Warning: This story may be upsetting to some viewers. The controversial social media post appears below.
FORT COLLINS, Colo. — A Texas veterinarian who graduated from Colorado State University has made worldwide headlines after she apparently killed a cat with a bow and arrow and then posed with the animal’s carcass for a Facebook photo.
Kristen Lindsey has since been fired from her job as a vet, but will not face criminal charges, ABC13 reported. She graduated from CSU in spring of 2012, the school confirmed.
The text on the photo posted to social media reads, “my first bow kill. lol. The only good feral tomcat is one with an arrow through it’s (sic) head. Vet of the year award…gladly accepted.”
There is some debate over whether the cat actually was feral, or was simply a domesticated cat wandering loose.
Co-workers of Lindsey’s at Washington Animal Clinic in Brenham, Texas, said they received hundreds of calls from people outraged about the post, as well as one bomb threat.
“Our goal now is to go on and try to fix our black eye and hope that people are reasonable and understand that those actions don’t any way portray what we’re for here at Washington Animal Clinic,” Dr. Bruce Buenger told ABC13.
CSU’s vet school released the following statement on Sunday:
We write to address a troubling issue that has drawn attention in our college, and is gaining attention in the nation and around the world.
Many of us are aware of the deeply disturbing news involving a Colorado State University veterinary graduate from 2012 who has worked in Brenham, Texas, and appears to have posted on Facebook a very distressing photograph and boastful comments about killing a cat with a bow and arrow. In the course of one day, the post and outraged response have blown up through social media and as a news story in traditional media outlets.
At Colorado State University, we join the veterinary clinic that earlier employed this individual, the Texas Veterinary Medical Association, and countless others who strongly decry the grotesque actions and comments displayed in that post. We trust that the Austin County Sheriff ’s Office will continue its investigation of the case, and that the case will be appropriately adjudicated through both the law-enforcement system and the Texas State Board of Veterinary Medical Examiners.
We also wish to express our support for you, as students and veterinary professionals who joined this field with integrity and concern for animal welfare. Each day, you uphold our shared values as people who profoundly care about the health and wellbeing of living creatures. You work with determination, knowledge and compassion to improve animal welfare. Our students and our many graduates, with support and guidance from dedicated faculty and staff, achieve great things each day; you are committed to learning and discovery because you want to embody principles that form the foundation of veterinary medicine.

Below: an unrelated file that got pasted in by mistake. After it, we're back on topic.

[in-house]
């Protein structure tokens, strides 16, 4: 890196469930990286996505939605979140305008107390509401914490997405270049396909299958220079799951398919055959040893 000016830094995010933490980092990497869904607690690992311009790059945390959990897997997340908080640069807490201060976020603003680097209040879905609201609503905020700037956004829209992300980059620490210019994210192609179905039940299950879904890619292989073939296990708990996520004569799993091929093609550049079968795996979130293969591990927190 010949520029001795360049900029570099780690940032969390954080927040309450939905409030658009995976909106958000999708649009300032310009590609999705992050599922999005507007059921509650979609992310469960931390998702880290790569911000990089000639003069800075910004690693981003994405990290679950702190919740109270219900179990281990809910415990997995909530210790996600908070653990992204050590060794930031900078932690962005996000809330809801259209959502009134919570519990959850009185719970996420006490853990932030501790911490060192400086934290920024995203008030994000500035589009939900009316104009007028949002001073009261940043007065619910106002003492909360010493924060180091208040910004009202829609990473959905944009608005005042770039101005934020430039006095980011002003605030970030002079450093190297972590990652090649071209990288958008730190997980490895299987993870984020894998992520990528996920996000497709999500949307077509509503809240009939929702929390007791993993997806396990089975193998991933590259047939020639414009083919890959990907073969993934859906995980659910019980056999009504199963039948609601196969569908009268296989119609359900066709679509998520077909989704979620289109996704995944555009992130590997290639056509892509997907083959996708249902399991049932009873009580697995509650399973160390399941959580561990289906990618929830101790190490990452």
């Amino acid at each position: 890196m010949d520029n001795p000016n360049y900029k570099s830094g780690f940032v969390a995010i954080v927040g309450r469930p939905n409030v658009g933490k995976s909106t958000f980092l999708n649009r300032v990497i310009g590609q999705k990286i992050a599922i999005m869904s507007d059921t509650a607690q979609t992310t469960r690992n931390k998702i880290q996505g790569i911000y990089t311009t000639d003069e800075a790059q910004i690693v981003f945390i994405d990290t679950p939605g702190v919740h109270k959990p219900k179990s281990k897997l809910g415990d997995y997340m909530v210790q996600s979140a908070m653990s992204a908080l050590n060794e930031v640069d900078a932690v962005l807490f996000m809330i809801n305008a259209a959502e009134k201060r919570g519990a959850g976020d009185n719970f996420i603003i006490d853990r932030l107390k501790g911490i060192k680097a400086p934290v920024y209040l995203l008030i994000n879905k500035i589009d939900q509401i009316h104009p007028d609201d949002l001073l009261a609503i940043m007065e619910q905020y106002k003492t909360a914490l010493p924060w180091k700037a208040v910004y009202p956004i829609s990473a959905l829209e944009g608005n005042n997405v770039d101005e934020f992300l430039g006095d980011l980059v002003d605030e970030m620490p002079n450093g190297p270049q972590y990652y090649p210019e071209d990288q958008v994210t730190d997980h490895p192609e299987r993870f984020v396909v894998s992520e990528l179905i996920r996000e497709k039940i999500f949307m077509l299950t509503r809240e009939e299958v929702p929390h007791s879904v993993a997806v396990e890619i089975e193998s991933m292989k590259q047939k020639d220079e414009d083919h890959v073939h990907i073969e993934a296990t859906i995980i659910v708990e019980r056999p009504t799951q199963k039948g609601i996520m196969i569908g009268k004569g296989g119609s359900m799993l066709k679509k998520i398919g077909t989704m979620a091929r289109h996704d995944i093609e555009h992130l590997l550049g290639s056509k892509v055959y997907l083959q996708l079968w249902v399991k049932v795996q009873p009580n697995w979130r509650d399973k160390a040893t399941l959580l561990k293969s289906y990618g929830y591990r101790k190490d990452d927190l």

These principles are encapsulated in the Veterinarian’s Oath – an oath that each of us takes upon graduation from veterinary school. It is a promise to ourselves and society. A promise we hold dear.
“Being admitted to the profession of veterinary medicine, I solemnly swear to use my scientific knowledge and skills for the benefit of society through the protection of animal health and welfare, the prevention and relief of animal suffering, the conservation of animal resources, the promotion of public health, and the advancement of medical knowledge. I will practice my profession conscientiously, with dignity, and in keeping with the principles of veterinary medical ethics. I accept as a lifelong obligation the continual improvement of my professional knowledge and competence.”
We hope these words and principles will help guide us in our personal and professional lives. The public holds our profession in high regard and entrusts us to practice excellent medicine and to demonstrate compassionate care for the benefit of animals and the people who love them.
Thank you for all you do to make our college a place of meaningful learning and concern for others.
Best regards, Dr. Mark Stetter, Dean Dr. Melinda Frye, Associate Dean for Veterinary Academic and Student Affairs